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  • #344901

    Anonymous

    image
    Bosniaks and Poles – Bosnjaci i Poljaci

    Encompassing mountainous region between Pannonia, Neretva, Drina and Vrbas, Bosnia was pretty much i…

    Read the full story here

    #371330

    Anonymous

    nex time put our flag with lilians but with white background… i’m Bosniaks and never saw flag like this..

    #352914

    Anonymous

    That’s a Polish flag in the background to represent the article

    #352905

    Anonymous

    Interesting read. I’m curious to know how many Bosniaks feel they share a common history with Poles? If some of the Bosniaks accept their ancient kinship with medieval Croats then it would make sense considering Croats settled from White Croatia which was in modern day Poland and some Poles and Ukrainians today can trace their lineage back to the same White Croats which creates a distant connection between Croats, some Bosniaks, and Poles. 

    #352901

    Anonymous

    @bosnianninja this flag is used by Praskozorje movement I think. It supposes to represent Slavdom of Bosniaks, who are a Slavic people after all. There is a reason Bosnian flag is Varta logo and not the one with the lilies  ;) 

    #352883

    Anonymous

    I can’t see any connections between muslims from Bosnia and Poland. Actually, there might be one. Yugoslav anthem was Hey Slavs which was just cleverly done a copy of the Polish Anthem, so I guess, that’s the connection.Thinking about it now, what did muslims think about that anthem. Did they see themselves as Slavs?

    #352870

    Anonymous

    @anna25 the song “hey slavs” came from the Slovak version of the song “hey Slováci” which was modified to “hey slavs” and made a pan Slavic anthem. Though the original tune may have come from Poland, the Jugoslavia anthem wasn’t really connected to Poland but to Slovakia.

    #352869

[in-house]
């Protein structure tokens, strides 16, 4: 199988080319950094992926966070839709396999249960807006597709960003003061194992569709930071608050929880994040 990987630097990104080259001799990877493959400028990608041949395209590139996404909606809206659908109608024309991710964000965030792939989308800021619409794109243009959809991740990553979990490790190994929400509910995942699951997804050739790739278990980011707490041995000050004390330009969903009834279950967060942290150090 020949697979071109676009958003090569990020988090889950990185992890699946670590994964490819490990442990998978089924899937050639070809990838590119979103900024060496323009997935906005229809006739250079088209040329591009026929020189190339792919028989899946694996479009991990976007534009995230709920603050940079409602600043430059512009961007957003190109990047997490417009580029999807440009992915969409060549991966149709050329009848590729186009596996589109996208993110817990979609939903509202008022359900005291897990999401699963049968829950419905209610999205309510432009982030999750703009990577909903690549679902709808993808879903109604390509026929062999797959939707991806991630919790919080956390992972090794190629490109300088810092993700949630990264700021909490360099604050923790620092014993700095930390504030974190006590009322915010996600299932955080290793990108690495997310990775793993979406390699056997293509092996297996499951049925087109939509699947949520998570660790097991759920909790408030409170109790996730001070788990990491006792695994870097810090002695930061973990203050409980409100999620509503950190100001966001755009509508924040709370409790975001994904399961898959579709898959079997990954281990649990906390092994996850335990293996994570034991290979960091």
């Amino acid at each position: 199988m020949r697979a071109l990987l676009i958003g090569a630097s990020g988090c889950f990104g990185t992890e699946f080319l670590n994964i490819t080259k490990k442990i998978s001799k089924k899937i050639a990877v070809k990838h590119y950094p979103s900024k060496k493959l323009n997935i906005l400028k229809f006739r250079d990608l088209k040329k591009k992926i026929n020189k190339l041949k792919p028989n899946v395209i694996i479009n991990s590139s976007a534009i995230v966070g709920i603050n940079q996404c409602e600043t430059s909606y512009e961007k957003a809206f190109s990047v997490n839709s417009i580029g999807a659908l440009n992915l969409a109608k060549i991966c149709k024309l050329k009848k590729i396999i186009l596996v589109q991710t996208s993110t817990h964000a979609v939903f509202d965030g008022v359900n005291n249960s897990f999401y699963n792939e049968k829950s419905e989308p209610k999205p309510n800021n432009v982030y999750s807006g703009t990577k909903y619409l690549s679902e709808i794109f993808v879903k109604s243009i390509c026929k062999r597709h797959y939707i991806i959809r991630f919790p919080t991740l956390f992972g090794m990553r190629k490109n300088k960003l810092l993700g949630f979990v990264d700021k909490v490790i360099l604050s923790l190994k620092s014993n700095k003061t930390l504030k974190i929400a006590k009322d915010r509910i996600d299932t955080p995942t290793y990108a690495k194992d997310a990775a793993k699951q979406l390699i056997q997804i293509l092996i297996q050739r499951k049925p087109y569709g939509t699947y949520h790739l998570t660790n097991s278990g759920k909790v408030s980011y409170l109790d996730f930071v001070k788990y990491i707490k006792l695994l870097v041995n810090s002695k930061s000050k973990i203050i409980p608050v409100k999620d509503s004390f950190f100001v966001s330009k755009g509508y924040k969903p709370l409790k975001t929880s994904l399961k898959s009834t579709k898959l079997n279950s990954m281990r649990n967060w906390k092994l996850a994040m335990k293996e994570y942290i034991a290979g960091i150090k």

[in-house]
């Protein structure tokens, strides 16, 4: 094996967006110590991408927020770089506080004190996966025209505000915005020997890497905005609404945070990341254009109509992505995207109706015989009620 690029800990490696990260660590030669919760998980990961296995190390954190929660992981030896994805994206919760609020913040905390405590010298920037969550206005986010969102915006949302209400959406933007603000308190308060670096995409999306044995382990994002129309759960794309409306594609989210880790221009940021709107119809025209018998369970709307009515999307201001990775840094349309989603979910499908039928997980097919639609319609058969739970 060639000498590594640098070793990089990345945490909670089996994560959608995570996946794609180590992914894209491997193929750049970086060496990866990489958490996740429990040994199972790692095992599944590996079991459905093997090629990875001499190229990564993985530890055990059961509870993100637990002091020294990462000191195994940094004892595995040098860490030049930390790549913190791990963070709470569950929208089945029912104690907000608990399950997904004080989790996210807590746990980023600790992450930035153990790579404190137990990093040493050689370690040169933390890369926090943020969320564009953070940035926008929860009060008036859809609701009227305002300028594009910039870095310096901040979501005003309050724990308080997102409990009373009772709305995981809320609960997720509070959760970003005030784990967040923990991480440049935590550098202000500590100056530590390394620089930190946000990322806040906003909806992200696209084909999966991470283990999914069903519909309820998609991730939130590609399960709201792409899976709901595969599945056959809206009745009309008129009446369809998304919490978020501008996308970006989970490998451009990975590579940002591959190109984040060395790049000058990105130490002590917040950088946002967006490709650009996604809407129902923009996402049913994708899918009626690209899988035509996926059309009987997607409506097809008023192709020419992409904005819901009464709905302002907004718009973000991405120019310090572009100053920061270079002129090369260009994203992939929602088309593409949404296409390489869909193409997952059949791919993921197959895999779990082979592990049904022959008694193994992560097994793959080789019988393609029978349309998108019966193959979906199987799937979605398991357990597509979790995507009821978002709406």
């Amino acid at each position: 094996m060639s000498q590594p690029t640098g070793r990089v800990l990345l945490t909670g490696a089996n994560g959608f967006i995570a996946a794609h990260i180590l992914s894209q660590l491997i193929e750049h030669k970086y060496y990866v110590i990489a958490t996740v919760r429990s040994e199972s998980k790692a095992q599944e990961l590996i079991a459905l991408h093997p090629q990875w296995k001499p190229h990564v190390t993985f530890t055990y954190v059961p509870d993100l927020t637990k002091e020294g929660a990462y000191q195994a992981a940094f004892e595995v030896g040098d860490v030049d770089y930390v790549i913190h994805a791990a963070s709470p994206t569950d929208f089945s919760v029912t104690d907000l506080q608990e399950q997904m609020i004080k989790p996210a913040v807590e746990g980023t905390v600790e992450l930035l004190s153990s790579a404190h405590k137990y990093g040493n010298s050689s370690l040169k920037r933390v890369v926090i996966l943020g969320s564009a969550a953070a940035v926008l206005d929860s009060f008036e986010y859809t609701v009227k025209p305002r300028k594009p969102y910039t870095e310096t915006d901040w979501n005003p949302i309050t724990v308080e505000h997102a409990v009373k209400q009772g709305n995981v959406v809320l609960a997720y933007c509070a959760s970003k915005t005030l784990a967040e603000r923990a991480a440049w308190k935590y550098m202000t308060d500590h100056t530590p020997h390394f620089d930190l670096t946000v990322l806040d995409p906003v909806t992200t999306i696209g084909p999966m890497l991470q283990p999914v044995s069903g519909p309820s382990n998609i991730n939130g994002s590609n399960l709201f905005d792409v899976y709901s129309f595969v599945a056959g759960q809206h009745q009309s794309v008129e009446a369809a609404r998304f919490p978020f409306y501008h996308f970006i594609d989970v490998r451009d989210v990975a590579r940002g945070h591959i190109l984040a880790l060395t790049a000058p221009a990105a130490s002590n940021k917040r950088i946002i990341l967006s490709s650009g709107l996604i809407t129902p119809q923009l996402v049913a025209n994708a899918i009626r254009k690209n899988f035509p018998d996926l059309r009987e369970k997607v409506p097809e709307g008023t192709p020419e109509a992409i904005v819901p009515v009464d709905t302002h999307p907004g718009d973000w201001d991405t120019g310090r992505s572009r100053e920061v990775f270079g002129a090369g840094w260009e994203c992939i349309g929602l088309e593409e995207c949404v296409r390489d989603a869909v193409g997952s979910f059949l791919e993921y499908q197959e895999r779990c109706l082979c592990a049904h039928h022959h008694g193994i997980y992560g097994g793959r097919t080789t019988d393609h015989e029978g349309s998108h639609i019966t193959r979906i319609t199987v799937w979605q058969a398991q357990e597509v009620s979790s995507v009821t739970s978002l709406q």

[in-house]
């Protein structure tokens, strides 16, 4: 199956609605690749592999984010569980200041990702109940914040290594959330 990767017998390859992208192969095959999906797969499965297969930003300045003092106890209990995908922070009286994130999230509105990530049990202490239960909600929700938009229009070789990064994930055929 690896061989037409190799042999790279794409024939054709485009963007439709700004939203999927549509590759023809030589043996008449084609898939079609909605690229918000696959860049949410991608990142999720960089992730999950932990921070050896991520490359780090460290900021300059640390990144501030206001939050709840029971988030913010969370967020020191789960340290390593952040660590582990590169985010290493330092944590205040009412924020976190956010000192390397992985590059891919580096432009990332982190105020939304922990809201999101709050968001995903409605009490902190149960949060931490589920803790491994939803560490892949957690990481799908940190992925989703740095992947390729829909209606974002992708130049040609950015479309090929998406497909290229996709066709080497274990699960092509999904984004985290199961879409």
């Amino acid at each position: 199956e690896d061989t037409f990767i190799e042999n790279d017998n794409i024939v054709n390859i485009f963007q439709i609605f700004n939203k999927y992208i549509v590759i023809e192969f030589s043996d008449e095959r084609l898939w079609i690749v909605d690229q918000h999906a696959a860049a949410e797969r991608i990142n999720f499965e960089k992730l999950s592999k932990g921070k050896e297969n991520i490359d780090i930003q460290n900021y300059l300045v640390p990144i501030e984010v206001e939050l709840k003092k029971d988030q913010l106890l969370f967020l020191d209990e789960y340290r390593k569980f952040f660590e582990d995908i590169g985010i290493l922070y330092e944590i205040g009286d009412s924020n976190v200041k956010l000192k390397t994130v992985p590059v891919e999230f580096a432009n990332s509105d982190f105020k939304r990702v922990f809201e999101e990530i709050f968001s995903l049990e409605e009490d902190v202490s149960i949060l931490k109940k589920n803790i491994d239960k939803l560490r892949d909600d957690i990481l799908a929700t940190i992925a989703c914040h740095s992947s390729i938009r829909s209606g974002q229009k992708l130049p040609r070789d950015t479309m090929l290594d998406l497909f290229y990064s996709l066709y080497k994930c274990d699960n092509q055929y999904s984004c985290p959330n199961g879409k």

Anonymous

    srdceleva You are absolutely right. I remember reading about it in “London for immigrant suckers”. Here is an extract:
    “…Samo Tomasik, a Slovakian romantic poet, decided to book a weekend break in Prague sometime during 1834. As he was peacefully walking on the streets of Prague, minding his own business, he suddenly felt alienated and he needed an emergency landing at a bar table. Tomasik sat down and decided that something had to be changed. What had caused his upset was the fact that the German language was spoken more than Czech in Prague. Under a strong feeling of patriotism and rational fear of complete Germanization; to the music of the old Polish song “Jeszcze Polska Nie Zginela” he wrote the lyrics of “Hey Slovaci”. During the First World War, “Hey Slovaci” was sung by all Slavs recruited in Austria’s Army … In the Second World War, it became the temporary national anthem of Yugoslavia, under the name “Hej Sloveni”. Because of its popularity among the masses, the anthem was upgraded from a temporarily status to a permanent one”

    #352868

    Anonymous

    An interesting read:
    https://en.wikipedia.org/wiki/Poles_in_Bosnia_and_Herzegovina

    While its not specifically related to Bosniaks only it discusses Poles in Bosnia and Herzegovina.